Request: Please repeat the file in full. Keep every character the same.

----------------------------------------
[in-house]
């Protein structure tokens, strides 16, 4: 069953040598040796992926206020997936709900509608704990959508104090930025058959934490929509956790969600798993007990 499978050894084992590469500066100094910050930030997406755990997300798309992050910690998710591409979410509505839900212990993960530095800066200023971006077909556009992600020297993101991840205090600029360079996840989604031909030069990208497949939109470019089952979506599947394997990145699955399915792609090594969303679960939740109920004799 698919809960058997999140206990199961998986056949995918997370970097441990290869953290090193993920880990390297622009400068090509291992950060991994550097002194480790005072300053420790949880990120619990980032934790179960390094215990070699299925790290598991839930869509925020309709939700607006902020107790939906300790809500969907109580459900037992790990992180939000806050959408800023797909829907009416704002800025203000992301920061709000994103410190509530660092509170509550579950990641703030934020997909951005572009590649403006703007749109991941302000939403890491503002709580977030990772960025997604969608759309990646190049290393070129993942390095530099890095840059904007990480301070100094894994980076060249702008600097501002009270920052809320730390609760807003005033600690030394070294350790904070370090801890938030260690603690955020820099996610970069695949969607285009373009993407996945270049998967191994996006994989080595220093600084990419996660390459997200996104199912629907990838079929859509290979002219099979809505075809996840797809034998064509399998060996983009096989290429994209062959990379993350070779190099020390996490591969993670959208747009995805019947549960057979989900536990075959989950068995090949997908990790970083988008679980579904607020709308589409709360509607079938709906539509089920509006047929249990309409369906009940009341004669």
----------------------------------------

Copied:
[in-house]
């Protein structure tokens, strides 16, 4: 069953040598040796992926206020997936709900509608704990959508104090930025058959934490929509956790969600798993007990 499978050894084992590469500066100094910050930030997406755990997300798309992050910690998710591409979410509505839900212990993960530095800066200023971006077909556009992600020297993101991840205090600029360079996840989604031909030069990208497949939109470019089952979506599947394997990145699955399915792609090594969303679960939740109920004799 698919809960058997999140206990199961998986056949995918997370970097441990290869953290090193993920880990390297622009400068090509291992950060991994550097002194480790005072300053420790949880990120619990980032934790179960390094215990070699299925790290598991839930869509925020309709939700607006902020107790939906300790809500969907109580459900037992790990992180939000806050959408800023797909829907009416704002800025203000992301920061709000994103410190509530660092509170509550579950990641703030934020997909951005572009590649403006703007749109991941302000939403890491503002709580977030990772960025997604969608759309990646190049290393070129993942390095530099890095840059904007990480301070100094894994980076060249702008600097501002009270920052809320730390609760807003005033600690030394070294350790904070370090801890938030260690603690955020820099996610970069695949969607285009373009993407996945270049998967191994996006994989080595220093600084990419996660390459997200996104199912629907990838079929859509290979002219099979809505075809996840797809034998064509399998060996983009096989290429994209062959990379993350070779190099020390996490591969993670959208747009995805019947549960057979989900536990075959989950068995090949997908990790970083988008679980579904607020709308589409709360509607079938709906539509089920509006047929249990309409369906009940009341004669």